MacKay: As part of our diligence, we confirmed the historically positive relationship with the First Nations communities in the area of the Silvertip mine. Coeur anticipates ongoing consultation with these communities both in the context of optimization and exploration, and as a matter of regular operations. Like its environmental stewardship policies, Coeur is dedicated to preserving good community relations and unique ecosystems throughout operations through to post-reclamation.

LEXPERT: Given that there is a new NDP government in British Columbia, was there any uncertainty around how things would play out? 
MacKay: The change in government in British Columbia last spring was interesting to observe. However, given the mine life of many of its pro-jects, Coeur anticipates that there will regularly be changes in government, and strives to produce sound operational plans that are of benefit to communities.

LEXPERT: What kind of regulatory approvals were necessary?
MacKay: Based on the financial metrics of JDS Silver and the parties to the transactions — including their Canadian presence — neither Competition Act nor Investment Canada Act filings were required. There were limited approvals required to complete the transaction.

LEXPERT: Did the legal teams know each other going in? How would you characterize the tone of the negotiations?
MacKay: We were very happy to have the opportunity to work with our colleagues at Blakes and Bennett Jones again and with Lawson Lundell. I believe many of us knew each other from prior transactions — or long-past school days — but it is always great to be back in touch. I would characterize our interactions as friendly, professional, and very productive. As mentioned previously, our clients were in discussions for a long period but once commercial arrangements were determined, things moved quite quickly and negotiations happened over a short period near the end of last summer.

LEXPERT: How are things going with plans to restart production? Exploration?
MacKay: Coeur continues to anticipate production to be back on line in the first quarter of this year, and as indicated, Coeur sees significant opportunities for exploration at Silvertip. All of these plans require technical and legal consideration, most of which is completed by Coeur’s highly experienced in-house team.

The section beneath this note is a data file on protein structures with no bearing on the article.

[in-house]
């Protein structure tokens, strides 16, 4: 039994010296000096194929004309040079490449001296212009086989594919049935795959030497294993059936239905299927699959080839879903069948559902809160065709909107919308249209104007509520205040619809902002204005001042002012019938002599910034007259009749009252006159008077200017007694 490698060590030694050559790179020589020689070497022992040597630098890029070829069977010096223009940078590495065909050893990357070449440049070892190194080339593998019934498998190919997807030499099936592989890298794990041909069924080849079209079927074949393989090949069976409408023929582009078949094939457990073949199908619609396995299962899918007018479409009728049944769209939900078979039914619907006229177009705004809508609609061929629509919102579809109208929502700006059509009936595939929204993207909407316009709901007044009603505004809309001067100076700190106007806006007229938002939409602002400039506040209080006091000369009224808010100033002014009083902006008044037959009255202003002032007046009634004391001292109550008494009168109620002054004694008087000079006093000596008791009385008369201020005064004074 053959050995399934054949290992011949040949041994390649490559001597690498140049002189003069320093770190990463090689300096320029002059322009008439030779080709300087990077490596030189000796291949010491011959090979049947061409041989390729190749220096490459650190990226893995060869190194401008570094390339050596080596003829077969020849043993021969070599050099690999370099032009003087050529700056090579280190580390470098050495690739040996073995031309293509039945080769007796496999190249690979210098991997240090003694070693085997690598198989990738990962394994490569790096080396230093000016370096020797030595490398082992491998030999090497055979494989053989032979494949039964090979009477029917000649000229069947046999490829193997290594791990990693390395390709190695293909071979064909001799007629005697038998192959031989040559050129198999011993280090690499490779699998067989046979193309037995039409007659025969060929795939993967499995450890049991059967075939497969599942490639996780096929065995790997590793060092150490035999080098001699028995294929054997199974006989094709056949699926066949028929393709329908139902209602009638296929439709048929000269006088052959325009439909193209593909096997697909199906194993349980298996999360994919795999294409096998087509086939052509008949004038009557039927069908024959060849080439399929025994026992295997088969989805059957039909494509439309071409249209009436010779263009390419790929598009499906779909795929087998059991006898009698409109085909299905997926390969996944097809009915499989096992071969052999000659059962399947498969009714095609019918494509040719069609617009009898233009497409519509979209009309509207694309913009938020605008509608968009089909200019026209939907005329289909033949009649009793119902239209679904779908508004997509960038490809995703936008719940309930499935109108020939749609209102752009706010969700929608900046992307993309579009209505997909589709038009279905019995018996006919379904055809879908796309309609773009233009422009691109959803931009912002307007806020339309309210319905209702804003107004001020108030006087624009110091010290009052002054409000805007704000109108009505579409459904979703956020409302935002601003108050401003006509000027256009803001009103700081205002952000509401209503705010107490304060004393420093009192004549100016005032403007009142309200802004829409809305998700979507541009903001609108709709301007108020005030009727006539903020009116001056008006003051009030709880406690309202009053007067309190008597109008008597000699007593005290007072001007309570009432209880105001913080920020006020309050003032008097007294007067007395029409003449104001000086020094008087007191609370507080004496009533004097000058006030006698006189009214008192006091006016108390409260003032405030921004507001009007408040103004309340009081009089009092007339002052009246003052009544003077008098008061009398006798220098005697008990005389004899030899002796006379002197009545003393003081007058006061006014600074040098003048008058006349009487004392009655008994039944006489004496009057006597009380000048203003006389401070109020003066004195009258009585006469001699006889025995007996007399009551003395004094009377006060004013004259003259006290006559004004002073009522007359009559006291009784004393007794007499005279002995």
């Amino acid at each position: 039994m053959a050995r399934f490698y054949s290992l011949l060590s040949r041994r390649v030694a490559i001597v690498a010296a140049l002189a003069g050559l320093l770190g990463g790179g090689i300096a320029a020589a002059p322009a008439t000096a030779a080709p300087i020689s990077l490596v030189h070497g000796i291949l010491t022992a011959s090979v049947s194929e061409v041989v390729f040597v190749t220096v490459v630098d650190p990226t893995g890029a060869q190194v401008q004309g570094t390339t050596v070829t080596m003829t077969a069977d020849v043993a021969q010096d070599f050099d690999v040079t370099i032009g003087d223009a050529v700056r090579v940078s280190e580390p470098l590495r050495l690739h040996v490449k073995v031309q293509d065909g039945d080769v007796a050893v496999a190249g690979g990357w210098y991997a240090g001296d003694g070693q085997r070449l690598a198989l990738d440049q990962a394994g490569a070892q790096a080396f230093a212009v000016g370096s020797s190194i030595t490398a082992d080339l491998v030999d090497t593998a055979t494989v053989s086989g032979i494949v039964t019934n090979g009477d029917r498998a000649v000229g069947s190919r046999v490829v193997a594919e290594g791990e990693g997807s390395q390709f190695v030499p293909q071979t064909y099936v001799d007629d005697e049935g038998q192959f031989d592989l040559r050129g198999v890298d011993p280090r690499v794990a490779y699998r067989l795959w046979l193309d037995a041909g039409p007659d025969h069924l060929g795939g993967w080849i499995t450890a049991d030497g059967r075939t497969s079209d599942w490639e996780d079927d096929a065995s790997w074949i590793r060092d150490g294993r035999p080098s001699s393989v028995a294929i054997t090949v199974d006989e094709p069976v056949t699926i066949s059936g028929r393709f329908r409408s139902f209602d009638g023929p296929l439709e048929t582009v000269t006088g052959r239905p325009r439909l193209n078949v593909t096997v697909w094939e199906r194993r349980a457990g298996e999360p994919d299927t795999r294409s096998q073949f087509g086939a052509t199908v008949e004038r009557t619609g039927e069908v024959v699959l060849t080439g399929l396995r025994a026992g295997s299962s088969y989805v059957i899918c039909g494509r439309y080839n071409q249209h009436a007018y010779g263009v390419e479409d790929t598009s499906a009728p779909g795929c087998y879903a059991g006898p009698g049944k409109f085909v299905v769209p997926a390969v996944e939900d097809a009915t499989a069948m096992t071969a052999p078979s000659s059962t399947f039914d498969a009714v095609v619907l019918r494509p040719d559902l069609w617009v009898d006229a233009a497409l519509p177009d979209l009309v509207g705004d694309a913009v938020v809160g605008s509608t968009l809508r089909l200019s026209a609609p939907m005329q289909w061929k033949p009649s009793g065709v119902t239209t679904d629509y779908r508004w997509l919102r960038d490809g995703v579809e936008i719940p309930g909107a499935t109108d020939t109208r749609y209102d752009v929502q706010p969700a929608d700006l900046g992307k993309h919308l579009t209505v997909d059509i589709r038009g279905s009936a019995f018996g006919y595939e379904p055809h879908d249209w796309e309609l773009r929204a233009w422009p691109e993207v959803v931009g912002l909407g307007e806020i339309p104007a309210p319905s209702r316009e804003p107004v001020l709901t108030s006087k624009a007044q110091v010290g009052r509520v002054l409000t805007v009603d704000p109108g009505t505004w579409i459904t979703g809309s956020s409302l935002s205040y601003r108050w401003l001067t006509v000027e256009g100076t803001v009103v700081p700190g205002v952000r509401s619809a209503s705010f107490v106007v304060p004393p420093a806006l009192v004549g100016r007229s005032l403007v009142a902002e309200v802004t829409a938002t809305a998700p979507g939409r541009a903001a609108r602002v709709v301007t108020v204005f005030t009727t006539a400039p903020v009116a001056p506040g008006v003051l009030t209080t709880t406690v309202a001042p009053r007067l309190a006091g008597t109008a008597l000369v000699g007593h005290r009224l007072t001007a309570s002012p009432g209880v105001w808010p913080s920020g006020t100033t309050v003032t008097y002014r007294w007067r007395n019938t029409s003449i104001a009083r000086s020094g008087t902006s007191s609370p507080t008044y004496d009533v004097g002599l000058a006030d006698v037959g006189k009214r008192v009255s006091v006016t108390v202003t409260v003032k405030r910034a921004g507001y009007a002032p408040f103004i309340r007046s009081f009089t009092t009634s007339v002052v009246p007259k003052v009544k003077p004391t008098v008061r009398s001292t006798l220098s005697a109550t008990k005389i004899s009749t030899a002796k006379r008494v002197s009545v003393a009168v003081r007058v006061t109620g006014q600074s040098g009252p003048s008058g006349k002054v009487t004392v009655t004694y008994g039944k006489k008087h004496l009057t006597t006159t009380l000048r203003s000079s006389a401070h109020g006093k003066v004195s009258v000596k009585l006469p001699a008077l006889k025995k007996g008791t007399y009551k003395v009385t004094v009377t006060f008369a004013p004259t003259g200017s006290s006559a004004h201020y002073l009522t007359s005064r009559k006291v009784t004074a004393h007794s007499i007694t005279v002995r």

Karen MacMillan, Lawson Lundell (for Coeur in British Columbia): The transition is going well and the minor legal issues that we have encountered have been those that we anticipated leading up to the acquisition. We have provided significant advisory work in terms of this transaction and have played a role in helping Coeur in understanding the BC landscape and in navigating the implementation process.

LEXPERT: Some observers say that a rebound is afoot after a long dry spell in the mine building and development sector. What can we expect to see going forward?
MacKay: It is an interesting time right now, but our impression is that the mood during this [investment] “conference season” is generally positive. There continues to be a number of transactions where the purpose is to rationalize balance sheets but the recent rebound in gold prices seems to have provided an opportunity for greater exploration budgets.
MacMillan: Key indicators suggest a rebound in the mining sector and Canada continues to be an attractive jurisdiction for miners. Based on activity levels in 2017, I would not be surprised to see a continued increase in interest in acquiring and/or advancing Canadian mining projects.

LEXPERT: Finally, what would you say was the most memorable or unusual aspect of this deal? 
MacKay: Negotiations on this transaction proceeded rapidly, with an executed agreement being confirmed over a short period of time. Also, there were no approvals required and limited interactions with third parties. One might say that the most unique aspect of this transaction was the simplicity in execution and completion. We are very lucky to have been working with the excellent team at Coeur for so long.
MacMillan: Coeur was a new client for the firm. … It has been gratifying to help establish the company’s presence in BC.